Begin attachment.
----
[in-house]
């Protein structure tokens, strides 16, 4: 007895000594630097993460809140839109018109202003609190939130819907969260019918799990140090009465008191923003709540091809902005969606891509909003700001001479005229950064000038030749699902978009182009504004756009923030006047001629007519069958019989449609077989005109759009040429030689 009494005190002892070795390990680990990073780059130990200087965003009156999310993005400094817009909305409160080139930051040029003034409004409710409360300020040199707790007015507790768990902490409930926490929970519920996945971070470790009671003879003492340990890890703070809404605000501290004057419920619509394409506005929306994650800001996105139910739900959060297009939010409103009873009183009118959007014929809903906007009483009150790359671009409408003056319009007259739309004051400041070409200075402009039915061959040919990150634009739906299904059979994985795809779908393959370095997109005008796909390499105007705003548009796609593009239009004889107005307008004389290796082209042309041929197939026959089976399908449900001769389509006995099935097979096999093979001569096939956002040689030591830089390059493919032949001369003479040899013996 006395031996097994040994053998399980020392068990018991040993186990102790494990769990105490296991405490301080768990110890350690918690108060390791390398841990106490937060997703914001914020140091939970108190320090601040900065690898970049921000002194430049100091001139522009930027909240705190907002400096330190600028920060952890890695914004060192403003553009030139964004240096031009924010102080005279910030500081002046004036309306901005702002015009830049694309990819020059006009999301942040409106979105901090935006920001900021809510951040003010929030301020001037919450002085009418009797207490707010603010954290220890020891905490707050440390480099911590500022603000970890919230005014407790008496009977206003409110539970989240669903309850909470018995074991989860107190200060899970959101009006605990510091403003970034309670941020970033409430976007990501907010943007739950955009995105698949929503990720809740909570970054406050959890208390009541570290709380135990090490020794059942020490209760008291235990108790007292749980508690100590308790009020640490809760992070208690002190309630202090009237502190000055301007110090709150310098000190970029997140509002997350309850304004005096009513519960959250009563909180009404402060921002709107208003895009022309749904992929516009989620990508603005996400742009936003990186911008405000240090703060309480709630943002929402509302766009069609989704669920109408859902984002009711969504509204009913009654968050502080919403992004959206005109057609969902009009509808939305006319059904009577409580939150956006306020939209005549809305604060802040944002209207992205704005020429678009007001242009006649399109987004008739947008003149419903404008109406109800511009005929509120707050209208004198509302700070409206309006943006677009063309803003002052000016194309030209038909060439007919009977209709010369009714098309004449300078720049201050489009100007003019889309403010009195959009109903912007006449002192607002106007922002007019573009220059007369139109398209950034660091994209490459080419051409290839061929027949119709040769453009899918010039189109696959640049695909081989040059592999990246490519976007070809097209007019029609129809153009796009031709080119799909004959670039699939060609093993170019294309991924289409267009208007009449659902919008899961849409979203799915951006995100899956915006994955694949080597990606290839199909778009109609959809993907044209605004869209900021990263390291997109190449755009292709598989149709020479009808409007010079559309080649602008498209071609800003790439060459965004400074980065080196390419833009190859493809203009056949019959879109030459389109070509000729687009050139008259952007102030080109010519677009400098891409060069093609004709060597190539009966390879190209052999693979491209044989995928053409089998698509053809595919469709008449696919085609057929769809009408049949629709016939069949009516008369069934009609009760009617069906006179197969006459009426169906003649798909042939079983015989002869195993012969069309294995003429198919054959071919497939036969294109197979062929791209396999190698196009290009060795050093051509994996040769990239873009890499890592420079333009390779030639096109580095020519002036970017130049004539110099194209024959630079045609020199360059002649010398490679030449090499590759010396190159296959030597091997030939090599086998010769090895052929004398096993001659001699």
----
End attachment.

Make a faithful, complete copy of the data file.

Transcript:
[in-house]
């Protein structure tokens, strides 16, 4: 007895000594630097993460809140839109018109202003609190939130819907969260019918799990140090009465008191923003709540091809902005969606891509909003700001001479005229950064000038030749699902978009182009504004756009923030006047001629007519069958019989449609077989005109759009040429030689 009494005190002892070795390990680990990073780059130990200087965003009156999310993005400094817009909305409160080139930051040029003034409004409710409360300020040199707790007015507790768990902490409930926490929970519920996945971070470790009671003879003492340990890890703070809404605000501290004057419920619509394409506005929306994650800001996105139910739900959060297009939010409103009873009183009118959007014929809903906007009483009150790359671009409408003056319009007259739309004051400041070409200075402009039915061959040919990150634009739906299904059979994985795809779908393959370095997109005008796909390499105007705003548009796609593009239009004889107005307008004389290796082209042309041929197939026959089976399908449900001769389509006995099935097979096999093979001569096939956002040689030591830089390059493919032949001369003479040899013996 006395031996097994040994053998399980020392068990018991040993186990102790494990769990105490296991405490301080768990110890350690918690108060390791390398841990106490937060997703914001914020140091939970108190320090601040900065690898970049921000002194430049100091001139522009930027909240705190907002400096330190600028920060952890890695914004060192403003553009030139964004240096031009924010102080005279910030500081002046004036309306901005702002015009830049694309990819020059006009999301942040409106979105901090935006920001900021809510951040003010929030301020001037919450002085009418009797207490707010603010954290220890020891905490707050440390480099911590500022603000970890919230005014407790008496009977206003409110539970989240669903309850909470018995074991989860107190200060899970959101009006605990510091403003970034309670941020970033409430976007990501907010943007739950955009995105698949929503990720809740909570970054406050959890208390009541570290709380135990090490020794059942020490209760008291235990108790007292749980508690100590308790009020640490809760992070208690002190309630202090009237502190000055301007110090709150310098000190970029997140509002997350309850304004005096009513519960959250009563909180009404402060921002709107208003895009022309749904992929516009989620990508603005996400742009936003990186911008405000240090703060309480709630943002929402509302766009069609989704669920109408859902984002009711969504509204009913009654968050502080919403992004959206005109057609969902009009509808939305006319059904009577409580939150956006306020939209005549809305604060802040944002209207992205704005020429678009007001242009006649399109987004008739947008003149419903404008109406109800511009005929509120707050209208004198509302700070409206309006943006677009063309803003002052000016194309030209038909060439007919009977209709010369009714098309004449300078720049201050489009100007003019889309403010009195959009109903912007006449002192607002106007922002007019573009220059007369139109398209950034660091994209490459080419051409290839061929027949119709040769453009899918010039189109696959640049695909081989040059592999990246490519976007070809097209007019029609129809153009796009031709080119799909004959670039699939060609093993170019294309991924289409267009208007009449659902919008899961849409979203799915951006995100899956915006994955694949080597990606290839199909778009109609959809993907044209605004869209900021990263390291997109190449755009292709598989149709020479009808409007010079559309080649602008498209071609800003790439060459965004400074980065080196390419833009190859493809203009056949019959879109030459389109070509000729687009050139008259952007102030080109010519677009400098891409060069093609004709060597190539009966390879190209052999693979491209044989995928053409089998698509053809595919469709008449696919085609057929769809009408049949629709016939069949009516008369069934009609009760009617069906006179197969006459009426169906003649798909042939079983015989002869195993012969069309294995003429198919054959071919497939036969294109197979062929791209396999190698196009290009060795050093051509994996040769990239873009890499890592420079333009390779030639096109580095020519002036970017130049004539110099194209024959630079045609020199360059002649010398490679030449090499590759010396190159296959030597091997030939090599086998010769090895052929004398096993001659001699």